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Upon moving to Boston, Jay Calderin saw an opportunity to nurture the city’s unique but neglected fashion scene and founded Boston Fashion Week in 1995. As an author, designer, and professor, Calderin was invited to speak on 19th-century black fashion as part of the Cooper Gallery’s new exhibit, “Black Chronicles II,” which feature photographs of various subjects from artists to royalty. Prior to his Nov. 15 talk, Calderin spoke with the Crimson about his thoughts on the exhibit and his experiences as a leader in fashion.
The Harvard Crimson: What do you hope this exhibit will teach the public about fashion, status, and identity in 19th-century Great Britain?
Jay Calderin: One of the most obvious things that you get from the exhibit…is a little bit of surprise in terms of how African Americans are pictured. We’re so used to images that don’t show them dressed well or dressed theatrically. It’s always sort of a negative stereotypical imagery that we’ve seen for so long…. I was very excited by it because often our students, when we do fashion history, don’t see themselves if they happen to be of color. It goes for a lot of different backgrounds…because a lot of the history we study…is usually more elite and higher fashion. This exhibit really captures some incredible imagery that I think is very empowering.
THC: How do you think photographs from the 19th century are relevant to today’s audience?
JC: A lot of people don’t see the value in it right away, especially when you think about more pop culture things like fashion. But from studying history and fashion history, it’s so obvious that [fashion is] all very cyclical and tells these stories...that have been lost for so long. It’s just a way of showing a bigger picture…. History books are very specific to who wrote them and their perspectives. So this kind of starts to give you a broader picture of history and of how people express themselves through clothing.
THC: What do you think your students can take away from this exhibit or your talk that they can use when making their own fashion choices?
JC: I explain to my students [that] with regard to any culture, there’s a challenge to go a little deeper and think about how you interpret any period in fashion or any particular culture. It’s easy to stereotype and to get lazy about how we will put a person or a culture in a box and wrap it up and say that’s what that is. But I think an exhibit like this challenges you to think about things in a special way. The fashion itself [is] not that unusual for clothing of that period. It’s more about imagining who’s wearing the clothing of that period, whether it be a boxer or royalty.... It’s challenging you to see it in a different light because sometimes history can focus on a very narrow population. As fashion designers, [my students] need to be thinking about how they’re interpreting things and what kind of messages they’re promoting, and not even in terms of interesting clothing but how they present their work…the people represent[ing] their clothes on the runway and in editorials.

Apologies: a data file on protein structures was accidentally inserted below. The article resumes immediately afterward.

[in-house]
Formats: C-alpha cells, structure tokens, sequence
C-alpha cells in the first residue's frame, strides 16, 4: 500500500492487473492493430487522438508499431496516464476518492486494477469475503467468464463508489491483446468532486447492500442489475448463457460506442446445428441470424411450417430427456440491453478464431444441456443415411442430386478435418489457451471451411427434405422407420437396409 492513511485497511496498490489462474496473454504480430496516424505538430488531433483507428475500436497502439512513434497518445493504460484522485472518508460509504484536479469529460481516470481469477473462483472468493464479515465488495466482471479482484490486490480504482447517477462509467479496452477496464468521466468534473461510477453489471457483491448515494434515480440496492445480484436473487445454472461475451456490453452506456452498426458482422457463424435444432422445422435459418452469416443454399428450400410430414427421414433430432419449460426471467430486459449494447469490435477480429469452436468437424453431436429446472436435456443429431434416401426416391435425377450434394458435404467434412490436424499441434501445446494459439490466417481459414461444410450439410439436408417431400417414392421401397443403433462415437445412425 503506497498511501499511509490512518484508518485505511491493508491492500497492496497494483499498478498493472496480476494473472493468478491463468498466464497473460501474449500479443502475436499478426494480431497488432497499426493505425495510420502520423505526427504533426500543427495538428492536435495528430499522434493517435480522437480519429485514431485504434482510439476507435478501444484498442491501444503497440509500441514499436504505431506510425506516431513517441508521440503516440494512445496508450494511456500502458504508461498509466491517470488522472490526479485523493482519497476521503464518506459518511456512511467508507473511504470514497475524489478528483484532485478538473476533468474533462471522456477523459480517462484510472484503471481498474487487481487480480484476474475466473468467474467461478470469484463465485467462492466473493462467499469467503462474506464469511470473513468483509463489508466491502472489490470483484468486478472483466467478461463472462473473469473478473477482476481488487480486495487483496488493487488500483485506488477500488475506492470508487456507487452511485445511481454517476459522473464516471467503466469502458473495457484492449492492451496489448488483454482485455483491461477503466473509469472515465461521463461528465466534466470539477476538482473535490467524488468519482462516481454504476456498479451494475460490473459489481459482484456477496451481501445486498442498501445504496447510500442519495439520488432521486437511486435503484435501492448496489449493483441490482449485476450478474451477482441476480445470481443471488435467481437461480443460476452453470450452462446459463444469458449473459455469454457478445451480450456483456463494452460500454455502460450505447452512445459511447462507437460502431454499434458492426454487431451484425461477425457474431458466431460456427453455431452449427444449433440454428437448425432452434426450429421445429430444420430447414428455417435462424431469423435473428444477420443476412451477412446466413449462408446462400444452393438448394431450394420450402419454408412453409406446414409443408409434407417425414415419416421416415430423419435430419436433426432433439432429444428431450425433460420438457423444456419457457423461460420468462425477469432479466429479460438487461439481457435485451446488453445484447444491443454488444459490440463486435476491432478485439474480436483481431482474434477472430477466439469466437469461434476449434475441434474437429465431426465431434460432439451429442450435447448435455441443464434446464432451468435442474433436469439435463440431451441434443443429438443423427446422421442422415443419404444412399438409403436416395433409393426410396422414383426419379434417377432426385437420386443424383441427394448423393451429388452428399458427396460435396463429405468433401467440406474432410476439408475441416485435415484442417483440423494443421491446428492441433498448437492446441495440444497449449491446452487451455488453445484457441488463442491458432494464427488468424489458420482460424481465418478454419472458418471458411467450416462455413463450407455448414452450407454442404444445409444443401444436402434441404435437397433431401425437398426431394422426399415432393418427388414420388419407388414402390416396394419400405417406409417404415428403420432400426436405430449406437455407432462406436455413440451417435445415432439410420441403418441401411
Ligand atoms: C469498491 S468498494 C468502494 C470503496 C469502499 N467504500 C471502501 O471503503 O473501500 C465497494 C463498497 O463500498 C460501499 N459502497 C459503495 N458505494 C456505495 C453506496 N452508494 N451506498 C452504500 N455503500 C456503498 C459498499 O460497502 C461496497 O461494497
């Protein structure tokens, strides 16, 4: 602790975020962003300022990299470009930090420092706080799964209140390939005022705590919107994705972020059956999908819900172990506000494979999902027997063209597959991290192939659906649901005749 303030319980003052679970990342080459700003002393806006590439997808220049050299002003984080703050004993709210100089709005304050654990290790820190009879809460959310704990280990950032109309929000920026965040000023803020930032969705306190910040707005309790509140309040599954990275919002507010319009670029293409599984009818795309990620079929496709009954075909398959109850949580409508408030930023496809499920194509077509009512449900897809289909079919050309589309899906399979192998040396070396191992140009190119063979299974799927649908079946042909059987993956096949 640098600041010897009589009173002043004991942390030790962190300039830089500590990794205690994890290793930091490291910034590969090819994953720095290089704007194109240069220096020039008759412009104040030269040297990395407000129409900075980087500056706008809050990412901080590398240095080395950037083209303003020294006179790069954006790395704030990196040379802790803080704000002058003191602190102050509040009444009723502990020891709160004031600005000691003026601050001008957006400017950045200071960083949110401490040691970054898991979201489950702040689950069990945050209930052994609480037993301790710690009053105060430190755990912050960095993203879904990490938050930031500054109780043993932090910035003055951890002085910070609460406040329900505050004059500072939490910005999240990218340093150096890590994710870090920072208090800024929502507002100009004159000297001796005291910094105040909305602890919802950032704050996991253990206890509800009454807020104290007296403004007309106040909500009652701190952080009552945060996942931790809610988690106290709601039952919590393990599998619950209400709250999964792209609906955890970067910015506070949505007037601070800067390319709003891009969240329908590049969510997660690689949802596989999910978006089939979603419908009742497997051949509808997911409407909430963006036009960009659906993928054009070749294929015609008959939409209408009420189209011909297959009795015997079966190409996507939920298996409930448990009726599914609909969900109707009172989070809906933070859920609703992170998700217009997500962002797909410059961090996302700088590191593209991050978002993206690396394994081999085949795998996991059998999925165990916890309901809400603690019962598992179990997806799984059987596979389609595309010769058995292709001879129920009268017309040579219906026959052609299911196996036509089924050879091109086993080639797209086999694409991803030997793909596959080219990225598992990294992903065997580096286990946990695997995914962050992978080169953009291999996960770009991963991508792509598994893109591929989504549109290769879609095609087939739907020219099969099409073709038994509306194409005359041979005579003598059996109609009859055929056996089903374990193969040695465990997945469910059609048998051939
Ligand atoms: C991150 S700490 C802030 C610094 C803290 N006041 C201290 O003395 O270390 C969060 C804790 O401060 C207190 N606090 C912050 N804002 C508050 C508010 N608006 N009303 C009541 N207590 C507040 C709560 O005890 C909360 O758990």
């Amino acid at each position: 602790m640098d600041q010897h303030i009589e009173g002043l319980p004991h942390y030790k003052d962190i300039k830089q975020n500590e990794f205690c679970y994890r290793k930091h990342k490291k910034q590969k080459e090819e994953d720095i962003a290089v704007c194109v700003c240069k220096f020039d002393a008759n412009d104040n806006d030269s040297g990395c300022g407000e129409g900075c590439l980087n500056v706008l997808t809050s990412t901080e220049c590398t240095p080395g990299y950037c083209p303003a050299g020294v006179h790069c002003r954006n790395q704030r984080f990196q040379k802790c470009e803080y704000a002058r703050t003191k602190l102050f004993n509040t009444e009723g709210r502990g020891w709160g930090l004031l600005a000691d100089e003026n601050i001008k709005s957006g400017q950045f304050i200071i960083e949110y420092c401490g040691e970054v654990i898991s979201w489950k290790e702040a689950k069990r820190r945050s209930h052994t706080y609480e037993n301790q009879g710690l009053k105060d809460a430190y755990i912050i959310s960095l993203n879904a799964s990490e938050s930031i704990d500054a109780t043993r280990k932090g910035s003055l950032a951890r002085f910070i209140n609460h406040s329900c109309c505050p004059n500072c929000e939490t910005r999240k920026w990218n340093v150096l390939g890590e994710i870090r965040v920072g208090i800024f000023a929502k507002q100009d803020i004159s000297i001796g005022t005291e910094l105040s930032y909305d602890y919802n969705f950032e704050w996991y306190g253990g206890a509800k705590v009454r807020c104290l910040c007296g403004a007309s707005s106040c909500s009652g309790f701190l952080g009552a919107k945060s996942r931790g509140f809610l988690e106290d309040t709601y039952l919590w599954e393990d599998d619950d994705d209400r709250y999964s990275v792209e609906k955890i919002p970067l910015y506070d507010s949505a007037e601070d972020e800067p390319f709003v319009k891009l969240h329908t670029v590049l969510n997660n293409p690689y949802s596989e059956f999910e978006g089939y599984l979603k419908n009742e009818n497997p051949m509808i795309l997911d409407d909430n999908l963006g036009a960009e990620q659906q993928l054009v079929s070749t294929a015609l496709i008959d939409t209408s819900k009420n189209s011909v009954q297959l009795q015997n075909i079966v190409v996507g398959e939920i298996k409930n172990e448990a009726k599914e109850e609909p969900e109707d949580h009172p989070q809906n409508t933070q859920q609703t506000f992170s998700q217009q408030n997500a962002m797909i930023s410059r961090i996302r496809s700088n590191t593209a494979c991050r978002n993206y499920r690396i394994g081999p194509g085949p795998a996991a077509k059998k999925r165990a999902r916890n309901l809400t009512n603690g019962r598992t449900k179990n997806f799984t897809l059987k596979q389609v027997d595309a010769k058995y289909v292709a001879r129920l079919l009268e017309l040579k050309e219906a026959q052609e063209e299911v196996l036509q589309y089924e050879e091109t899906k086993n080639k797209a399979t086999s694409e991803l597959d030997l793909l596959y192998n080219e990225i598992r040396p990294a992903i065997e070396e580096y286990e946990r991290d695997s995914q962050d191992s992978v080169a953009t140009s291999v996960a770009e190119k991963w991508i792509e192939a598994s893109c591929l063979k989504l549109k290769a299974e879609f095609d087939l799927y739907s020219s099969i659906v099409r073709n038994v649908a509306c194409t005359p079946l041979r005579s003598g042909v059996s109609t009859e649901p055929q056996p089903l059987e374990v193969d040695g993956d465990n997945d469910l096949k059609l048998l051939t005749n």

THC: Why do you think it’s important to highlight this particular aspect—the fashion—in all the photographs presented in the exhibit, not just for designers but for the general public?
JC: With fashion there’s almost an intimate connection because you can imagine yourself wearing something…. When I heard the story behind [the boxer], it was just so fascinating because he was a man of the world, and he travelled and he dressed well. You could see the pride in the way you want to represent yourself on film. I think it’s still true today…. We express ourselves in what we wear, and [fashion is] just another way into the exhibit and into the stories and history for the general public.
THC: You’ve been executive director of Boston Fashion Week for a few years now, and in 2012, you were appointed creative director of the first Chengdu Fashion Week in China. How do you think your experience directing Fashion Weeks in two very different cultures has changed the way you see fashion?
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